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Air travel has a greater climate impact per passenger than any other form of travel. One long-haul return flight can produce more carbon dioxide per passenger than the average UK motorist produces in one year[1]. Business class is particularly harmful because it has a lower people-per-volume ratio account, that is far fewer passengers for the same emissions. Despite knowing the effects of air travel on our climate we all travel, sometimes for work and sometimes for leisure. The good news is that air travel is easy to measure and, therefore, offset.

Projected Air Travel Emissions

Carbon emissions from air travel are projected to steadily rise over time and could potentially consume one quarter of the global emissions budget to keep the temperature rise to 1.5°C by 2050[2]. The aviation industry has implemented a goal to cap emissions levels at the 2020 amount, with future emission rises from that point entirely offset through projects developed within aviation or with partner organisations. While this initiative is a practical step in the right direction, it will be extremely difficult to avoid rising above 2020 emissions, as the industry is expected to continue to grow for at least a further 20 years. Unfortunately, new sustainable technologies are implemented slowly in the aviation industry because of their high costs and the need for strict safety precautions.

International air travel emissions fall outside the scope of the 2015 Paris Agreement. A United Nations scheme called CORSIA (Carbon Offsetting and Reduction Scheme for International Aviation) has been introduced by the International Civil Aviation Organisation. Some 192 countries agreed to the offsetting scheme in 2016 through the UN’s aviation agency. In addition to offsetting greenhouse gas emissions, carbon credits can also support natural habitats, create jobs and improve health and education for local communities.

Some airlines give passengers the option of offsetting their flight when they buy a ticket. There is much confusion over the purpose and legitimacy of carbon offsets, especially when there is lack of transparency on how it was measured or what project it is supporting.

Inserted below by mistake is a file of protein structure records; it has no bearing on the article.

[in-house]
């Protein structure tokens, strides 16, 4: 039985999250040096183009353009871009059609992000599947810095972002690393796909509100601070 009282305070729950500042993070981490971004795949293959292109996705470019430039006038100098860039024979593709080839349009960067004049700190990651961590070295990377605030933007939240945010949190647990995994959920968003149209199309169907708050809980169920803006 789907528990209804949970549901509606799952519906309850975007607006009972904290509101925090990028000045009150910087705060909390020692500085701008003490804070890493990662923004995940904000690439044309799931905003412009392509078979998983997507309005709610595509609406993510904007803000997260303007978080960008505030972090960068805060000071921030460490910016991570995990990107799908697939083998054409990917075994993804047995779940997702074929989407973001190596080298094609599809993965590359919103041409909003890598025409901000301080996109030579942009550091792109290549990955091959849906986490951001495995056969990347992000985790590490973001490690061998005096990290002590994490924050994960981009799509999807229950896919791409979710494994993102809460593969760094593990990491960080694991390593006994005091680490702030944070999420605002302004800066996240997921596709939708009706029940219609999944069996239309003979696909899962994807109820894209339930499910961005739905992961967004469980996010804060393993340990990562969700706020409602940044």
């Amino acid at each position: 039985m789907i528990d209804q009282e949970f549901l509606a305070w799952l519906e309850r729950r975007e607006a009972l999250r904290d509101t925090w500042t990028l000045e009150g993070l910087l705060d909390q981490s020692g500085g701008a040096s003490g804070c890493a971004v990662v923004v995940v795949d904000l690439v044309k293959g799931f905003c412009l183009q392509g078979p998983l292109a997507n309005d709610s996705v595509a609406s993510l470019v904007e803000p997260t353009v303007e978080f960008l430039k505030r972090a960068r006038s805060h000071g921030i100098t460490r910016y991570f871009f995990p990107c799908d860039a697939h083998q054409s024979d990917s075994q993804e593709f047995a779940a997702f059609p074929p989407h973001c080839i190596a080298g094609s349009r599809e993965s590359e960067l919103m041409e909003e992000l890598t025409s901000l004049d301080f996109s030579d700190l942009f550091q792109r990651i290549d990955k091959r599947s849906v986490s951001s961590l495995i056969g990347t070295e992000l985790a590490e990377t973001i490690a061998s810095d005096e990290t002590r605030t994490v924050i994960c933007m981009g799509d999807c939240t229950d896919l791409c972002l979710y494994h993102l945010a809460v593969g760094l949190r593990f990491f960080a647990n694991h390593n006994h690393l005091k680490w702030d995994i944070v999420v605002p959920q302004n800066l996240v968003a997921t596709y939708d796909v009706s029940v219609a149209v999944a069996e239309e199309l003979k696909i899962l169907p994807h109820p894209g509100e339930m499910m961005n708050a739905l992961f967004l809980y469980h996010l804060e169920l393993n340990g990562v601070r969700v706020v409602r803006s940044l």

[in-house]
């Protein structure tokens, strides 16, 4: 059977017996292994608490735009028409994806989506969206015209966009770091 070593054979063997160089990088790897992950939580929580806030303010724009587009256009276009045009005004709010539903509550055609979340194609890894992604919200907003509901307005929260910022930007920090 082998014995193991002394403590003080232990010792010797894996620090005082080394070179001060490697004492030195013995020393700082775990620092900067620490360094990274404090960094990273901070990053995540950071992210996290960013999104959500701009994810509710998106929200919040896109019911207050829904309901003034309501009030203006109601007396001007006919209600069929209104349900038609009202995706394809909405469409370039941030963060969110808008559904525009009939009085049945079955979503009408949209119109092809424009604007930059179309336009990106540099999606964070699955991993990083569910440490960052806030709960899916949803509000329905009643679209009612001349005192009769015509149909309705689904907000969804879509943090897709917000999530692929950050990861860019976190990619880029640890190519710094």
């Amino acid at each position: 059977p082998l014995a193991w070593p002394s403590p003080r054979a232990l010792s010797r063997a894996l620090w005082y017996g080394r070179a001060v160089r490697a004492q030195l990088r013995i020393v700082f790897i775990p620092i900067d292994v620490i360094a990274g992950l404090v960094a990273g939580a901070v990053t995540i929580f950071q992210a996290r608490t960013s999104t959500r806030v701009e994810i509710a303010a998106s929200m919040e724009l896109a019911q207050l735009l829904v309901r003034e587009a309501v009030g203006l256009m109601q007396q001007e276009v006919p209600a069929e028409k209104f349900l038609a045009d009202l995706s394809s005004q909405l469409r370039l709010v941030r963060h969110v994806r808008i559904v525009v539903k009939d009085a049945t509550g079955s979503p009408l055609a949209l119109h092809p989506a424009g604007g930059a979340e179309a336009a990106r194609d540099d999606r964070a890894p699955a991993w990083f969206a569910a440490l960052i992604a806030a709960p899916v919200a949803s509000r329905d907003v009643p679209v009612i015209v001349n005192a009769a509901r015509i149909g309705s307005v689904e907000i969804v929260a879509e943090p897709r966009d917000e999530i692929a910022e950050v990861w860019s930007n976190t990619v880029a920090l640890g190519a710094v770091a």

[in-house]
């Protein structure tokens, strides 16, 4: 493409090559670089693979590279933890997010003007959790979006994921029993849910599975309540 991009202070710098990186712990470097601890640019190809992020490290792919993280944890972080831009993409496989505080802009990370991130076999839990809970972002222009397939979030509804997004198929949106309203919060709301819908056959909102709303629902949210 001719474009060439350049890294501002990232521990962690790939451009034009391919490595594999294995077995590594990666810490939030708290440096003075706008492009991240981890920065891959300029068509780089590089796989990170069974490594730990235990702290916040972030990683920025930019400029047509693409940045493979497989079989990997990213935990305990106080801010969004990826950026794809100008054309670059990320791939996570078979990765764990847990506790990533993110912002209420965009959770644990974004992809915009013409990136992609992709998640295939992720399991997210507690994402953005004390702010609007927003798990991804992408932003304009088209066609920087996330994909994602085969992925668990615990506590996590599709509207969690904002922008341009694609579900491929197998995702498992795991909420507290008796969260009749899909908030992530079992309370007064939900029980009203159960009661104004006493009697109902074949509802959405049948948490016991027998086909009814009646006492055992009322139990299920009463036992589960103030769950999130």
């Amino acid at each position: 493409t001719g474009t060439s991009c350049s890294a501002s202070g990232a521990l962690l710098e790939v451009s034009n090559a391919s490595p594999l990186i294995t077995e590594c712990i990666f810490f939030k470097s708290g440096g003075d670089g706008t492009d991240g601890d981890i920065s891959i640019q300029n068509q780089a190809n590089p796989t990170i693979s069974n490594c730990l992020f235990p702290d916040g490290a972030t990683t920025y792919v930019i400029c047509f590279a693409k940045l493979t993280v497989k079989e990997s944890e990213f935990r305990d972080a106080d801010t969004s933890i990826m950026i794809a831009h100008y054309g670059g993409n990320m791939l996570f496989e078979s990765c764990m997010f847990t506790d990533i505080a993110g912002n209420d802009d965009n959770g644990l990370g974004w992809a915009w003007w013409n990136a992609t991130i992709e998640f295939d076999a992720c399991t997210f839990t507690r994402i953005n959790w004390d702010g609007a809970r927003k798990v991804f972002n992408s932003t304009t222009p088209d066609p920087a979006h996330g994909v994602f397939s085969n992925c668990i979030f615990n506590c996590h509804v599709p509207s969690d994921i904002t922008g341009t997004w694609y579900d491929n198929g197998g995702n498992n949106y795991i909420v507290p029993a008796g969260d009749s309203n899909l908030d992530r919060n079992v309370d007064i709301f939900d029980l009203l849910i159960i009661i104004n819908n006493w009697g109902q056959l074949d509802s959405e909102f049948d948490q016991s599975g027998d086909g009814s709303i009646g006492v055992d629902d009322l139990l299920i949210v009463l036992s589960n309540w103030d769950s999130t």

Credibility

One of the most important elements of a carbon credit is its credibility; offset buyers have the right to choose where their money is spent and to know that it is going to worthwhile and ongoing offset projects. How do passengers know that the airline in question has the proper processes in place to correctly measure total emissions? In many cases it can be an unsatisfactory calculation.  Most airlines like to measure from point A to point B, without considering other factors such as fuel burned circling an airport. This means the designated offset may not cover the emissions of the flight.

Offsetting does not prevent the emissions from occurring. But it does so much to reduce your carbon footprint. The Carbon Neutral online calculator helps organisations measure and offset their travel emissions. It’s equipped to calculate emissions from a variety of air travel scenarios. Carbon Neutral also offers a range of offsets from projects in Australia and globally to further reduce your carbon footprint.

Corporate Travel Agent

For those entities using a corporate travel agent, flights can be easily offset. Ask for a periodic printout of all flights and it is likely to also have emissions factors showing against each flight. Alternatively, ask the agent to work with us to provide options of carbon offset projects and pricing.

[1] Netherlands Centre for Energy Conservation and Environmental Technology

[2] https://www.carbonbrief.org/aviation-consume-quarter-carbon-budget